The Provisions of the Panchayats (Extension to the Schedule Areas) Act 1996 (PESA)
PESA safeguards and preserves the traditions and customs of the people, and their cultural identity, community resources, customary mode of dispute resolution.
PESA empowers Gram Sabha/Panchayat at appropriate level with right to mandatory consultation in land acquisition, resettlement and rehabilitation of displaced persons.
PESA seeks to reduce alienation in tribal areas as they will have better control over the utilisation of public resources.
The act recognize and vest the forest rights in FDST and OTFD (Forest Dwelling Scheduled Tribes and Other Traditional Forest Dwellers) who have been residing in such forests for generations.
The act identify four types of rights:
Title rights: It gives FDST and OTFD the right to ownership to land farmed by tribals or forest dwellers subject to a maximum of 4 hectares. Ownership is only for land that is actually being cultivated by the concerned family and no new lands will be granted.
Use rights: The rights of the dwellers extend to extracting Minor Forest Produce, grazing areas, to pastoralist routes, etc.
Relief and development rights: To rehabilitation in case of illegal eviction or forced displacement and to basic amenities, subject to restrictions for forest protection.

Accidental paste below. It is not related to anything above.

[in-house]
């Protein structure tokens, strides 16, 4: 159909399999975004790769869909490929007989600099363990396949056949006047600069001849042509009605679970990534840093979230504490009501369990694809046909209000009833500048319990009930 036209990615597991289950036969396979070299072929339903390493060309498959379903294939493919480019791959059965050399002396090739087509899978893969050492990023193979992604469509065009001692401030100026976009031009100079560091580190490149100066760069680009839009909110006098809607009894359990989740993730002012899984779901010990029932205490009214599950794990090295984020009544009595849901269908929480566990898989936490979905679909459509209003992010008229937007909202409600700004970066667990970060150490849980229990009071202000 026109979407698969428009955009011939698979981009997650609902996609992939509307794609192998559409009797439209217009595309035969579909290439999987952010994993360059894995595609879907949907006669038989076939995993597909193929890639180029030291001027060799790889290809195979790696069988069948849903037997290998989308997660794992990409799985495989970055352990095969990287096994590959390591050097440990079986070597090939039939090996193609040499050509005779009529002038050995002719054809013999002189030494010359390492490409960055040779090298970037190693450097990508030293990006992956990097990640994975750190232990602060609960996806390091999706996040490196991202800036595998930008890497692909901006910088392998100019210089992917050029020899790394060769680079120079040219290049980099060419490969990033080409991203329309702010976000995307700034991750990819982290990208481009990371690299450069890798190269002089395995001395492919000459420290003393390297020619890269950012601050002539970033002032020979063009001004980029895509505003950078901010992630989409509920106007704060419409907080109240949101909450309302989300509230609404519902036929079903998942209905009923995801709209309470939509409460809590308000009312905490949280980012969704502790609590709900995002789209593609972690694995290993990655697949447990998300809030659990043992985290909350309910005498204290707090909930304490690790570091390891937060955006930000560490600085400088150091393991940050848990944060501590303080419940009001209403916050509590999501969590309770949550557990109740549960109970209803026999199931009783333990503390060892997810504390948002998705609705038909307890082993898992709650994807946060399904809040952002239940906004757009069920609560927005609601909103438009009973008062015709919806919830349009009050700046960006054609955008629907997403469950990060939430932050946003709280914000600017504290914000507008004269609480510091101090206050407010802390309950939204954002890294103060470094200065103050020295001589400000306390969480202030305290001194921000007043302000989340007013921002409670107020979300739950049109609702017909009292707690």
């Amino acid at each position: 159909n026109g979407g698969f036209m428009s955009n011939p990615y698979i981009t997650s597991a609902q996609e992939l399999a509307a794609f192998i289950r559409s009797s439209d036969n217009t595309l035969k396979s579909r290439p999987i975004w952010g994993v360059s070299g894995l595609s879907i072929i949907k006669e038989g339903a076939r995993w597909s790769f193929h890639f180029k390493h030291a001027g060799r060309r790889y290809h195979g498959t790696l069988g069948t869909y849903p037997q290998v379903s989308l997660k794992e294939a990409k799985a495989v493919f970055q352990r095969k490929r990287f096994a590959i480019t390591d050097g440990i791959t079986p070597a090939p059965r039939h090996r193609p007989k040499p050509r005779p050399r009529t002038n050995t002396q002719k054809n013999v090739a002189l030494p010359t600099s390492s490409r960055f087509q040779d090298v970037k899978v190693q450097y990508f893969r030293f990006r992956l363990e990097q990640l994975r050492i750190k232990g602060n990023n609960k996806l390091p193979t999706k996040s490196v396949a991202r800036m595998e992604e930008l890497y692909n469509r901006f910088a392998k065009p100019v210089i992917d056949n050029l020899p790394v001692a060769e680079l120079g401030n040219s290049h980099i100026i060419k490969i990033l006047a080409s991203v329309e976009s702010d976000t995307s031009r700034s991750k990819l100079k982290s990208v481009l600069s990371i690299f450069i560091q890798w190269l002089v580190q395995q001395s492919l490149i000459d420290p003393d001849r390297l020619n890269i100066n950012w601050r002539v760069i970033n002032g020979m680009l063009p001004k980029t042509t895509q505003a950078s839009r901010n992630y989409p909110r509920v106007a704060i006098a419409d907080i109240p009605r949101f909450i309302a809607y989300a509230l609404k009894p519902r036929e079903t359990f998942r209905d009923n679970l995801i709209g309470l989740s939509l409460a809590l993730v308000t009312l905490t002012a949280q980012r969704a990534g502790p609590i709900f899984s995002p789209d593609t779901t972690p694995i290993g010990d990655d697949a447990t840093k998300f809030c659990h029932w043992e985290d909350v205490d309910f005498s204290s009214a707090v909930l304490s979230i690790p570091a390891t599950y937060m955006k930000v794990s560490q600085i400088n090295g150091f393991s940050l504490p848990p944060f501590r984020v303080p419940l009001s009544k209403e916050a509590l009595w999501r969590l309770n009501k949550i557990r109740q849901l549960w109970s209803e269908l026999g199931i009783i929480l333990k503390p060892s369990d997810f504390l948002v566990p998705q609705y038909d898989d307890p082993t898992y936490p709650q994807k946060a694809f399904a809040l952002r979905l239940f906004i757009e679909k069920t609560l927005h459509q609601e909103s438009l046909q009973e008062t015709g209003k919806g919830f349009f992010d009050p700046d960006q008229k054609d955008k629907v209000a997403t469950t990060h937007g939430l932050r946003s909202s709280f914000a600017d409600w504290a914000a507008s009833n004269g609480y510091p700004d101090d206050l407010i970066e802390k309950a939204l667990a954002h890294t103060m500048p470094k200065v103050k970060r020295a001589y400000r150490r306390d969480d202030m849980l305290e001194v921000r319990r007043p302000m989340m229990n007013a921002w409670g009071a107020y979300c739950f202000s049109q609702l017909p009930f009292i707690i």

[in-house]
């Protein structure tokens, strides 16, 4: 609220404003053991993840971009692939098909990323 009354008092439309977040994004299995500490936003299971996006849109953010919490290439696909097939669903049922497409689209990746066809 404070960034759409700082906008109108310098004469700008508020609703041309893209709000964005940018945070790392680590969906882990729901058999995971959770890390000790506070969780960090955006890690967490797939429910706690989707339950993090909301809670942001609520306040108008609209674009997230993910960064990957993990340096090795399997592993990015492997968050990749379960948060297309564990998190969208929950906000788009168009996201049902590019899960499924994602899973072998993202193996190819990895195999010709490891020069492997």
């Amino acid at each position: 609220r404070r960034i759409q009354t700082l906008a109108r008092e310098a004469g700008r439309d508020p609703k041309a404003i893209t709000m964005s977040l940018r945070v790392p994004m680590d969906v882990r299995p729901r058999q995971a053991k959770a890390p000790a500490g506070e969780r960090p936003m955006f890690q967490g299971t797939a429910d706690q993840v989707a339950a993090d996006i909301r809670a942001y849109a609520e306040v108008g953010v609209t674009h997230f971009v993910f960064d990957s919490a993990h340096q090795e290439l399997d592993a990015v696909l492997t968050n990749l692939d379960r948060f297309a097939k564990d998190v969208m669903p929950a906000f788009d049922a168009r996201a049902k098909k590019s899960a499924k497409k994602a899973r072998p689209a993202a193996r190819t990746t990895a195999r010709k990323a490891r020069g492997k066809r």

Forest management rights: It includes the right to protect, regenerate or conserve or manage any community forest resource which they have been traditionally protecting and conserving for sustainable use.
Who can claim these Rights?
ST who primarily reside in and who depend on the forests or forest lands.
It can also be claimed by any member or community who has for at least 3 generations (75 years) prior to the 13 December, 2005 primarily resided in forests land.
The Gram Sabha is the authority to initiate the process for determining the nature and extent of Individual Forest Rights (IFR) or Community Forest Rights (CFR) or both that may be given to FDST and OTFD.
Under “The Provisions of the Panchayats (Extension to the Scheduled Areas), Act 1996” (PESA), State Legislatures have been empowered to frame all laws concerning the extension of the provisions of Part IX of the Constitution relating to the Panchayats in Fifth Scheduled Areas, subject to such exceptions and modifications as are provided in section 4 of the Act. The Government has no proposal under consideration to bring about changes in the existing PESA Act.